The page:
Granular Request Validation
ASP.NET MVC has built-in request validation support that helps automatically protect against XSS and HTML injection attacks. Sometimes, though, you want to explicitly turn off request validation for some scenarios where you want users to be able to post HTML content (for example: blog authoring or CMS content editing).
You can now add a [SkipRequestValidation] attribute to models or viewmodels that disables request validation on a per-property basis during model binding:
Adding the above attribute to your model/viewmodel enables you to set it once and have it apply in all scenarios.
Other Improvements in the RC
Below is a partial list of other nice improvements in today’s RC:
Improved “New Project” Dialog Box:
When you create an ASP.NET MVC 3 Project you are presented with a dialog like below:
The above dialog is now extensible, and you can add additional starter templates, view engines, and unit test project frameworks to it. We’ll be releasing additional starter templates over time (that will show up in the list) to make it even easier to get up and running on new projects.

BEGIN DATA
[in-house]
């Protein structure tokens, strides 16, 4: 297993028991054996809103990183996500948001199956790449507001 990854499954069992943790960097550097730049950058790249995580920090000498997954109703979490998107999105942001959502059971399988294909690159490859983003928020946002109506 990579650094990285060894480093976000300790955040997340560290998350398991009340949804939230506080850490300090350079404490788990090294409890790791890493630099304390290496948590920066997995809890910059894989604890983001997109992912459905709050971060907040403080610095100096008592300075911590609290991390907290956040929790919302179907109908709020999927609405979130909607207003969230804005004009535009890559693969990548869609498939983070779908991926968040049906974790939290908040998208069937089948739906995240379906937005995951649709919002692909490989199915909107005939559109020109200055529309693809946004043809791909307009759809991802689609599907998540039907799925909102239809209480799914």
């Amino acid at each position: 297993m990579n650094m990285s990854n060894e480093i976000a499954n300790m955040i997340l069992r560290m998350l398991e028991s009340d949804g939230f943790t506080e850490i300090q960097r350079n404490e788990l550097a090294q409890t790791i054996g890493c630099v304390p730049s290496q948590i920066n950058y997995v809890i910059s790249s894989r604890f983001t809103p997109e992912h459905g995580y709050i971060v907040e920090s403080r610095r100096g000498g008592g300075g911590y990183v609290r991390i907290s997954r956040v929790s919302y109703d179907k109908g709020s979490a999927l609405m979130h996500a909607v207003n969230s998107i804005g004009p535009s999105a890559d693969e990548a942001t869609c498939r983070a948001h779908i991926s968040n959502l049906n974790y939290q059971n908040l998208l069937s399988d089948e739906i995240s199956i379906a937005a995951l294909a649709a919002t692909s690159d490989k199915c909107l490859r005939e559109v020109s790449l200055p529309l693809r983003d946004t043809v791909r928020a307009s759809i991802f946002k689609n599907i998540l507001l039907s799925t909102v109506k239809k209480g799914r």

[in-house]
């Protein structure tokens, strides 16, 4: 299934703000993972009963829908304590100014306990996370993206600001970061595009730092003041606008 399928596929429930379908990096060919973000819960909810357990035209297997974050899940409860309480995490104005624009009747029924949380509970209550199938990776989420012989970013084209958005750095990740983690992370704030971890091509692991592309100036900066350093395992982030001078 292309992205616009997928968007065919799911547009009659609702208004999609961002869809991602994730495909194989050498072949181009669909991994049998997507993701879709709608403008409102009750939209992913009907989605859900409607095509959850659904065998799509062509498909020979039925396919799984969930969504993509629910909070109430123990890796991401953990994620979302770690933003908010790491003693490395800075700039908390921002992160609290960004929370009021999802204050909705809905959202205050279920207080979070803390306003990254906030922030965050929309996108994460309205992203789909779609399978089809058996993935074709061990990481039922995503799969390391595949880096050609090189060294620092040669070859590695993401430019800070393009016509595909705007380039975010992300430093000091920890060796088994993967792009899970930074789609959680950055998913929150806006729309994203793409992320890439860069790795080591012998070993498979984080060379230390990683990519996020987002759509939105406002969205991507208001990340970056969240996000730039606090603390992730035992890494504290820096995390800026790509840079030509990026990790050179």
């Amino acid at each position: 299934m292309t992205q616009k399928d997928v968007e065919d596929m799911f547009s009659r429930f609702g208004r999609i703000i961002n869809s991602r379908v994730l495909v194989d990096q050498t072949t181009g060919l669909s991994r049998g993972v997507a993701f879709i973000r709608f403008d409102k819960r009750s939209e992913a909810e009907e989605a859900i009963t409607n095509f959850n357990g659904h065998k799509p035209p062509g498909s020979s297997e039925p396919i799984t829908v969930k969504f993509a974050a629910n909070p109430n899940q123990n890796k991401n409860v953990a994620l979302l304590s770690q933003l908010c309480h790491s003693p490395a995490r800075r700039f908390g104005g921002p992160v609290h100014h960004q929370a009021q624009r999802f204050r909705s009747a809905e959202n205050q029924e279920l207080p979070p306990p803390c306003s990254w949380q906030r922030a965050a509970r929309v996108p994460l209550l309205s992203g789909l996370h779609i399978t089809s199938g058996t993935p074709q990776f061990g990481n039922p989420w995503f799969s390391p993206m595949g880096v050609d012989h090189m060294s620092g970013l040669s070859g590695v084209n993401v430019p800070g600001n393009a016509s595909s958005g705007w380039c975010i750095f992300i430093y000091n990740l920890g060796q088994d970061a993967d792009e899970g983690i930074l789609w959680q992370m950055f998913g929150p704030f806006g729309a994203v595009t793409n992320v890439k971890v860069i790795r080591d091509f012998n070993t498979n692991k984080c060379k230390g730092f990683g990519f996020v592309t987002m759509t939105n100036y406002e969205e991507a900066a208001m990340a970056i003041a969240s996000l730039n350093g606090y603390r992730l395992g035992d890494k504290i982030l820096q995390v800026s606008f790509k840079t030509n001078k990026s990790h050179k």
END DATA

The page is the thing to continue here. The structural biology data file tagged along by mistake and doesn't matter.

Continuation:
A number of small, but nice, improvements have been made to the default ASP.NET MVC scaffold templates. The templates now do a better job of identifying ID/Primary Key properties on models, and handle them appropriately (for example: they now create appropriate links for edit/delete/etc). The Create/Edit scaffolds also now use Html.EditorFor() by default instead of Html.TextBoxFor() – which makes it easier for you to customize/tweak how your models are displayed.
Add-View Dialog Box Improvements